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This chapter addresses growing concerns that, despite being a radically intentioned community, Critical Management Studies (CMS) lacks an orientation to achieve pragmatic…
This chapter addresses growing concerns that, despite being a radically intentioned community, Critical Management Studies (CMS) lacks an orientation to achieve pragmatic change. In response I argue that the failure to address the continuing marginalisation of the subaltern is key to CMS being negatively represented as an elitist self-preoccupied endeavour. This state of affairs is linked to a legacy of the ‘postmodern’ turn, which emerged in the 1980s and 1990s, as evidenced by the nature of contemporary debates continuing to reflect the stylistic fetishes of that time. I contend that the ghost of postmodernism is evident in the continuing predilection to produce signification discourses marked by symbolic absences, which politically confine such texts to the level of epistemology. The lack of integration of ontological concerns means that corporeal aspects of daily life are neglected, resulting in an abstracted ‘subjectless’ mode of representation. To address these limitations, a feminist activist version of post-structuralism (PSF) of the time is revisited, which through its distinctive attention to community concerns, enabled the linking of epistemological and ontological representations; thereby facilitating the creation of a framework for pragmatic change. As the chapter demonstrates, by drawing attention to the integral relationship between the modes of representation, power relations and subsequent social effects, poststructuralist feminists were able to achieve praxis outcomes. Accordingly, I argue this treasure house of ideas needs to be reclaimed and provides illustrations of the design principles proffered to support my contentions.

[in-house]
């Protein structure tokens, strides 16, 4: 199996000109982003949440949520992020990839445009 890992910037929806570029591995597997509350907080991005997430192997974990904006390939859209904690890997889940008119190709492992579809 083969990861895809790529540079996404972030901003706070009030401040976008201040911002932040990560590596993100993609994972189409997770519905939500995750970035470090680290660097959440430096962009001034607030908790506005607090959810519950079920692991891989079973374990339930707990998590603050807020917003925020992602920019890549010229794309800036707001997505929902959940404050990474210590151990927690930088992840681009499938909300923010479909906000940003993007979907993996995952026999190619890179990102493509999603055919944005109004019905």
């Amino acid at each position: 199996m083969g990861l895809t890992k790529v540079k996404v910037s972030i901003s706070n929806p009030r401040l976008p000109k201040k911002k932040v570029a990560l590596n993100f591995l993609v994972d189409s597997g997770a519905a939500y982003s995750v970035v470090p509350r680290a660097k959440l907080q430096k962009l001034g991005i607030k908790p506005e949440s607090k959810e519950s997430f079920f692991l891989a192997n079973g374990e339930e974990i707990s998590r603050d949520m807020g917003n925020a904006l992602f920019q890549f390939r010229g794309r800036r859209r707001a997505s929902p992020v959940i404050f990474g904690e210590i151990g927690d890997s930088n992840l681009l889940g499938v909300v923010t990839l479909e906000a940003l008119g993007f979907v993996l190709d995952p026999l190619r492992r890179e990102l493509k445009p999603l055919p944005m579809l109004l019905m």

Both postmodernism and corporate culturalism, each in distinctly different ways, have had the effect of suppressing links between diverse populations and identity politics…
Both postmodernism and corporate culturalism, each in distinctly different ways, have had the effect of suppressing links between diverse populations and identity politics in regards to the work environment. For example, the “politics of difference” debates of the 1980s began to take on ominous developments in the 1990s with the dispersal of multiple identity characteristics into a fragmented morass. In turn, personal diversity attributes have been collapsed into the agenda of corporate cultural cloning such that an individual's presentation of self is expected to conform to malestream managerial characterisations. However, there is evidence of contradictory impulses associated with these events, which provides space to envisage a contemporary form of community‐orientated activism that avoids the dilemmas of overly disparate difference approaches and narrowly prescribed models of subjectivity. This article describes how such a committed social movement politic might be operationalised in organisational/teaching contexts. The objective is to demonstrate the relevance of poststructural feminist ideas of communities of practice and notions of relationalism as a substantial charter for enriching organisational life. Ironically, in the current “new economy” environment, the discourse of management itself provides a means for such an endeavour to be legitimated. The article addresses the crucial factors required to achieve this substantive change process via expanded notions of difference, diversity and hybridity.